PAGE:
Conan the Barbarian
Dir: John Milius
Star: Arnold Schwarzenegger, Sandahl Bergman, James Earl Jones
Cert / Year: 15 - R / 1982
Format: DVD R1

A young boy witnesses his parents killed and his village destroyed. Taken captive he is forced into slave labour until he reaches manhood, then he is trained as a gladiator. This is the story of Conan (Arnold Schwarzenegger) the Barbarian, and his quest to avenge the death of his parents. He is up against the sorcerer Thulsa Doom (James Earl Jones) and his snake worshiping band of mercenaries and religious zealots. To complete his revenge Conan enlists help from Subutai (Gerry Lopez) the archer thief, the warrior Valeria ( Sandahl Bergman) and the wizard (Mako). Can he win, Crom only knows.

This is the role Arnold Schwarzenegger was born to play, and it is the role that made him. At the time shortly after his Mr Universe days, he is in great shape, a mass of muscles. In fact he was so closely matched to the look of a barbarian warrior that his look is now the stereotype. Even better still is the fact that his dialogue is strictly limited to the obligatory one-liners. Arnie is always better when hitting people rather than talking to them, or trying to act.

The other roles in the film are also well cast. Sandahl Bergman is athletic and beautiful as a warrior (very much a Xena prototype). Gerry Lopez (a surfing buddy of the director) is a great sidekick, and Mako (recently appeared as Yamamoto in Pearl Harbour) provides the comic relief and narration. Acting talent is provided in truck loads by the menacing James Earl Jones (with the worst haircut in motion picture history), and by a great cameo from Max Von Sydow. The most bizarre casting though is of Sven-Ole Thorsen and Ben Davidson, who are both fine as hench men but look very like Hale and Pace.

The characters in the film are based upon the comic books and stories of Robert E Howard, but the originally screenplay was written by Oliver Stone (rewritten by John Milius). It is a simple tail of revenge. Yet it manages to include some great dialogue (see the start of the review), some top action, and all the necessary fantasy staples. Demons and Wizards do battle with warriors and giant creatures, its all great stuff.

John Milius's direction is superb, especially so during battle scenes. Slow motion and weapons swung at the camera are quick cut to provide frenetic and exciting scenes. At other times good use is made of perspective (a perfect example of this is provided at the end of the movie). This is all aided by some fantastic set designs, based on the conceptual drawings of Ron Cobb (look out for his cameo). Check out the snake tower, or better yet Thulsa Doom’s temple which just has to be one of the best sets ever built.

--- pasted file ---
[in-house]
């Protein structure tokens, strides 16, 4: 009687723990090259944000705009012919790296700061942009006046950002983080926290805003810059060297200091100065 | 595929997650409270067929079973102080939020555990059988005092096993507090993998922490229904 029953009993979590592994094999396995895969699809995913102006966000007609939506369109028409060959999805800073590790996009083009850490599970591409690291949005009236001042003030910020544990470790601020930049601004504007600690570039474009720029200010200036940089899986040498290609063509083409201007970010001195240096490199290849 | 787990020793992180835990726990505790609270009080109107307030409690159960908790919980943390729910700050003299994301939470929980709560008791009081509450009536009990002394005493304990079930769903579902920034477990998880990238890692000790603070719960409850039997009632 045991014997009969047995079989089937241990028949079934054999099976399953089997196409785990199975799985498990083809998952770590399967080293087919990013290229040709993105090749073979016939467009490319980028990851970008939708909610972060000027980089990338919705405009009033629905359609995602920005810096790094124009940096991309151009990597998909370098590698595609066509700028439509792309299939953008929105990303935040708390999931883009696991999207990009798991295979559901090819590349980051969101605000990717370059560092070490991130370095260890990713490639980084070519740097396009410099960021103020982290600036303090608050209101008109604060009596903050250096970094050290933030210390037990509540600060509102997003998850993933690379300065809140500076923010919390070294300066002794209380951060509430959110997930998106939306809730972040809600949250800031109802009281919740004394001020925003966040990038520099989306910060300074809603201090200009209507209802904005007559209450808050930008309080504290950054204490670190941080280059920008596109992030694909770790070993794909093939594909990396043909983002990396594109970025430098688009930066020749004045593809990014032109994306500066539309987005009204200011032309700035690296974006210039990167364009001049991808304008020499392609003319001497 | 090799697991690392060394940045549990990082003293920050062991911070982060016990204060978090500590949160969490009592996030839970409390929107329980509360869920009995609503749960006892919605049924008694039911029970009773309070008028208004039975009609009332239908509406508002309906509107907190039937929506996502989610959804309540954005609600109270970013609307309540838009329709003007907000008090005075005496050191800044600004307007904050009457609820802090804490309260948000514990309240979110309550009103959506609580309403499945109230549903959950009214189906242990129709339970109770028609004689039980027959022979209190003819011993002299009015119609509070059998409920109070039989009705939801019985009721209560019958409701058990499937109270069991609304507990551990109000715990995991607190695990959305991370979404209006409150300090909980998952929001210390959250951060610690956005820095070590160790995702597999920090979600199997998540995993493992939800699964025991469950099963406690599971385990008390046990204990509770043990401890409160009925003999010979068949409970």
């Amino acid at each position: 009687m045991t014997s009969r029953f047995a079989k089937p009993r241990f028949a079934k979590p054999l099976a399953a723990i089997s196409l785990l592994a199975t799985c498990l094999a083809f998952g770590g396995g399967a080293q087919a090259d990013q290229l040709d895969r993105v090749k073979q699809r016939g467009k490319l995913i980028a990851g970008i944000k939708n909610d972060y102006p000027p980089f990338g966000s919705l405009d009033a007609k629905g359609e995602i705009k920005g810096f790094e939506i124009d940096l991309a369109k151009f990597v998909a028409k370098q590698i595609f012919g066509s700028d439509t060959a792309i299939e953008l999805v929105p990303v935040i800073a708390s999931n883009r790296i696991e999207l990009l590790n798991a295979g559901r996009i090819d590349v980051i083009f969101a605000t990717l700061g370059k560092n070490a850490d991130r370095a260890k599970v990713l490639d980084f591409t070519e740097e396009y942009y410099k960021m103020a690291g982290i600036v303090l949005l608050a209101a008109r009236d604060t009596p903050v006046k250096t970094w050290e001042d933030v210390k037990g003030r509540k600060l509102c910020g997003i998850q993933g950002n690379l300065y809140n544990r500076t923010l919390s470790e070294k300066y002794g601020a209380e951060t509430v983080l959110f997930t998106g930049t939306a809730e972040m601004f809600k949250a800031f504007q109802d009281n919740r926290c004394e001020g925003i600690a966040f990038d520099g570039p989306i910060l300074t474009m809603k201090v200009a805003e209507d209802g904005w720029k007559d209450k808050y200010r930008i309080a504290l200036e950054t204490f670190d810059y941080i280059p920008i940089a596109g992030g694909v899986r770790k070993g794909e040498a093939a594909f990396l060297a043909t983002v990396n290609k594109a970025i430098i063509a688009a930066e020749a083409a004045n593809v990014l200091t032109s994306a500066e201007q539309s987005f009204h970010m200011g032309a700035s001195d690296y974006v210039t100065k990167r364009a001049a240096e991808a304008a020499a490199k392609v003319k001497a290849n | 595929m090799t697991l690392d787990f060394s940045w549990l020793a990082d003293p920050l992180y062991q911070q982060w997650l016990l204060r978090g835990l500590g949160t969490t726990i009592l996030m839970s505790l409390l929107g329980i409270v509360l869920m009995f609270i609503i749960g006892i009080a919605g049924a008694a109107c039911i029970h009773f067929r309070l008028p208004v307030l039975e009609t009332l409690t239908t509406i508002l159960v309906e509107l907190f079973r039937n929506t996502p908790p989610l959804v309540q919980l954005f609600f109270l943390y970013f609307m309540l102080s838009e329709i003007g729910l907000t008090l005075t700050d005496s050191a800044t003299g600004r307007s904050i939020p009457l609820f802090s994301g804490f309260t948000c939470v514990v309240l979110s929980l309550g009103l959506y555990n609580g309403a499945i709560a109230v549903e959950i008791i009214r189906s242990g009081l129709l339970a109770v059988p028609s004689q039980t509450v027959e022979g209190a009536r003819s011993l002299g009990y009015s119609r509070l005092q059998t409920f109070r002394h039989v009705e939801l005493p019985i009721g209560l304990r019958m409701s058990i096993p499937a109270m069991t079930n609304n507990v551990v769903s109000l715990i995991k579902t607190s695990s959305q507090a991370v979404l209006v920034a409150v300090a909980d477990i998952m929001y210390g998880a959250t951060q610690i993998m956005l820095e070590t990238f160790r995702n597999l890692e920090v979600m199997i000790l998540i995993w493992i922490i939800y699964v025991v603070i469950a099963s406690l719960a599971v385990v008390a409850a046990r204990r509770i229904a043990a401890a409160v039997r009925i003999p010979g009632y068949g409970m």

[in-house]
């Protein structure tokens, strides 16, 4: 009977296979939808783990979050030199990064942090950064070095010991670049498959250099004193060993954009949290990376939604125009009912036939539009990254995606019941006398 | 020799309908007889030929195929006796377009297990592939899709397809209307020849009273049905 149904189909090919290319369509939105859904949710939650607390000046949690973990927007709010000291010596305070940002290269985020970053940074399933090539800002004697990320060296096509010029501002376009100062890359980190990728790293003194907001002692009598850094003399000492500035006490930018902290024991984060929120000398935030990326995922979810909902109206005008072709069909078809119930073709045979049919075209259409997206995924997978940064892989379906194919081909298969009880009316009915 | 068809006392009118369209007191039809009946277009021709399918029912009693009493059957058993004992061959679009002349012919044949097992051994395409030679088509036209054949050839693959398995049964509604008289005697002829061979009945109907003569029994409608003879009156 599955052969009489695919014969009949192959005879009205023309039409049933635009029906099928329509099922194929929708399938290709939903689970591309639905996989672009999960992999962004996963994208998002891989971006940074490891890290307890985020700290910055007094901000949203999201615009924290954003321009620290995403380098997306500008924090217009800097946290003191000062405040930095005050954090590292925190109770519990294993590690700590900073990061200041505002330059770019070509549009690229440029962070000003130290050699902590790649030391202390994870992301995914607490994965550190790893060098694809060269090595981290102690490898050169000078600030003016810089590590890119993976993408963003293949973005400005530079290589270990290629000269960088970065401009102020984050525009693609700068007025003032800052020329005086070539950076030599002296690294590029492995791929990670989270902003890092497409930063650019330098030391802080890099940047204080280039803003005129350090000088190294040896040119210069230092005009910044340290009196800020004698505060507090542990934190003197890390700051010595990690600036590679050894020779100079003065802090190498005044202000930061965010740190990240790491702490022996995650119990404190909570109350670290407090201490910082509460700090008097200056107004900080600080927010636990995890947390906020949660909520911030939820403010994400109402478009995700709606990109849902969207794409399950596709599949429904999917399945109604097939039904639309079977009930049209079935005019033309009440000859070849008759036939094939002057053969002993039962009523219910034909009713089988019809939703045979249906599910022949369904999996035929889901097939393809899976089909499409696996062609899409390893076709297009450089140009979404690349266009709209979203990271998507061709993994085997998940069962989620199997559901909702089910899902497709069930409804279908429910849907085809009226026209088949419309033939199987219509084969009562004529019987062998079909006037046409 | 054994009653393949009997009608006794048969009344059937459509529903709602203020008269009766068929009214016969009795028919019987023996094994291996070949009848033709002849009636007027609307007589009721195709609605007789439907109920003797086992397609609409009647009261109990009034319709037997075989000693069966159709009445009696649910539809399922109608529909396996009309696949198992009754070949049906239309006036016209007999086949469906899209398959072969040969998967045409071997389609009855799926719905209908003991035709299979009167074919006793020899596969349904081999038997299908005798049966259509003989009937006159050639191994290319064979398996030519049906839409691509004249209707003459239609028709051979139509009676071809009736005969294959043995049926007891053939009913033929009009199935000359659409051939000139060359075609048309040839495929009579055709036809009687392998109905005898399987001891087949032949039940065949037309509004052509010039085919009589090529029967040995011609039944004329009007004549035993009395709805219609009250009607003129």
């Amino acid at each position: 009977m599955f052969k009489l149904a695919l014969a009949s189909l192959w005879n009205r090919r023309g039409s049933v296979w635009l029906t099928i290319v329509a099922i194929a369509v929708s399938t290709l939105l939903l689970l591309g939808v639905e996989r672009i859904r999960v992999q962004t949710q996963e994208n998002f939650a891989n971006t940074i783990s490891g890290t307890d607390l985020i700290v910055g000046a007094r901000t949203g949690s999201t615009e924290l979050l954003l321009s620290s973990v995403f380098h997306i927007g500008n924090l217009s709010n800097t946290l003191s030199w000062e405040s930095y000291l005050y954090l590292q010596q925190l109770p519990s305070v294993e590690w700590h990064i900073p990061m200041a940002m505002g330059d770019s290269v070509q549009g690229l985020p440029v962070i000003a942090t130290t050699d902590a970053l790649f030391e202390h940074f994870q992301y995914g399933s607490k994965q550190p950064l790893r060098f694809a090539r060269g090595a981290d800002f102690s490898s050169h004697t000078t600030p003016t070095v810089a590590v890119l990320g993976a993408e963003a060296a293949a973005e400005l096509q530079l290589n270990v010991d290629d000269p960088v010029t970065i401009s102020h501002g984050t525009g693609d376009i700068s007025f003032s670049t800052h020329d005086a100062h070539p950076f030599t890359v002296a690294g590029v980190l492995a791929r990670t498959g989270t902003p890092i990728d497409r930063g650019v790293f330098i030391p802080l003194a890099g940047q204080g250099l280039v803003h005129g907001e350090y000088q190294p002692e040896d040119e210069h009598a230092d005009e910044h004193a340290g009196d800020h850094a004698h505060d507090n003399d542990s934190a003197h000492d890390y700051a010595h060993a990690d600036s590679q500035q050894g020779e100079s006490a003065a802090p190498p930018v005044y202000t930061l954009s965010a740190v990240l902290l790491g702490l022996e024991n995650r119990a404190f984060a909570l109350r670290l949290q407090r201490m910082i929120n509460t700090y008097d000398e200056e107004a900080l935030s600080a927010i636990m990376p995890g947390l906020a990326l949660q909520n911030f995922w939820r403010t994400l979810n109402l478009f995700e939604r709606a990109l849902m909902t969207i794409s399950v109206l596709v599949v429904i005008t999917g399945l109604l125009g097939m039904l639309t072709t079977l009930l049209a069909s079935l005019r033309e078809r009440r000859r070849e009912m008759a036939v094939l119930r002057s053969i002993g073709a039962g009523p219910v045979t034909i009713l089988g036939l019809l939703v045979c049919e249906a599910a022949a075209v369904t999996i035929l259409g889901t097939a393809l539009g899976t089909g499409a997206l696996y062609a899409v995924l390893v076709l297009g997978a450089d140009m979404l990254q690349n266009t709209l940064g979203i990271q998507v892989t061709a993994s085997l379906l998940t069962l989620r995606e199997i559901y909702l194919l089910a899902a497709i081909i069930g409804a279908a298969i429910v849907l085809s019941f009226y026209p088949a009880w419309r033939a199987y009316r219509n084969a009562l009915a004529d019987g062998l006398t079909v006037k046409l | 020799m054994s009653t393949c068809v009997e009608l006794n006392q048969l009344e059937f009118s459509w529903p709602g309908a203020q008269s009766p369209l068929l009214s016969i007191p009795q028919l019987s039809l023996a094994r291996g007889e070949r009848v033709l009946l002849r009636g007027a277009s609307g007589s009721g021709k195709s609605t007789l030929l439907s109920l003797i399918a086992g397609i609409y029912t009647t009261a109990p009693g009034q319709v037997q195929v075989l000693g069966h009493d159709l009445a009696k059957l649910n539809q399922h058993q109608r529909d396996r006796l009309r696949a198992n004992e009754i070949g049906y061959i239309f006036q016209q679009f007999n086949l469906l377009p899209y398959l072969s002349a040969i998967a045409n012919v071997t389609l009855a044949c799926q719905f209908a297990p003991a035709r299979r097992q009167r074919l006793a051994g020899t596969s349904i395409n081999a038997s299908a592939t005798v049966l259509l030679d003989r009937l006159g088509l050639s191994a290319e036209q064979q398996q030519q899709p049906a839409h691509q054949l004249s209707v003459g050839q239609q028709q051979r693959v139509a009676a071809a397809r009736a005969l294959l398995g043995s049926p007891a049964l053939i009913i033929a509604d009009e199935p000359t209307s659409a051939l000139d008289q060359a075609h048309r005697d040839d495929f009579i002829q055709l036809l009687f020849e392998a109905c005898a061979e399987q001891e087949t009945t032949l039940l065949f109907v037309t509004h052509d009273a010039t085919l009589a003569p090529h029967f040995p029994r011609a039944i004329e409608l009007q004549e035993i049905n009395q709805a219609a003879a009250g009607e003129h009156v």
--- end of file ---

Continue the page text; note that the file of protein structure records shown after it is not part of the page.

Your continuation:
Interwoven with the sets and direction is the fantastic Basil Poledouris score. From the thunderous overture to the choir lead worship music it is faultless. It not only fits perfectly but it enhances the emotions in many scenes, and adds timing to the great battle choreography (by stunt co-ordinator Terry Leonard).

This may not be one the all time great movies, but it is still the best fantasy action adventure film ever made. It contains one of Arnold Schwarzeneggers best ever performances. Its direction, set design and music are all of the highest order. One or two of the effects have dated (don't they always), but this does not detract from the overall film. In short Beastmaster, Hercules, Xena and all owe a great debt to Conan. This is the original and still the best. Or as Conan would say:


(Introduction) "Between the time when the oceans drank Atlantis, and the rise of the sons of Aryas, there was an age undreamed of. And onto this, Conan, destined to wear the jewelled crown of Aquilonia upon a troubled brow. It is I, his chronicler, who alone can tell thee of his saga. Let me tell you of the days of high adventure!"

(Conan explains the best things in life) "Crush your enemies, see them driven before you, and hear the lamentation of their women."

Rating: 5 out of 5

Picture 2.35:1 Anamorphic A really good restored picture, a bit grainy at times though.
Audio Dual Mono Very disappointing no 5.1 track.
Features Audio Commentary with John Milius and Arnold Schwarzenegger
Interesting deleted scenes
An excellent hour long retrospective documentary regarding the making of the film.
A fully scored in a slide show of a large number of photos
Production Notes
Special Effects breakdown
Verdict Passible film presentation but excellent extras. However the Region 2 disc does have the 5.1 track so is better.

Rating: 3 out of 5

Reviewed by Glitz Theme Back Top Home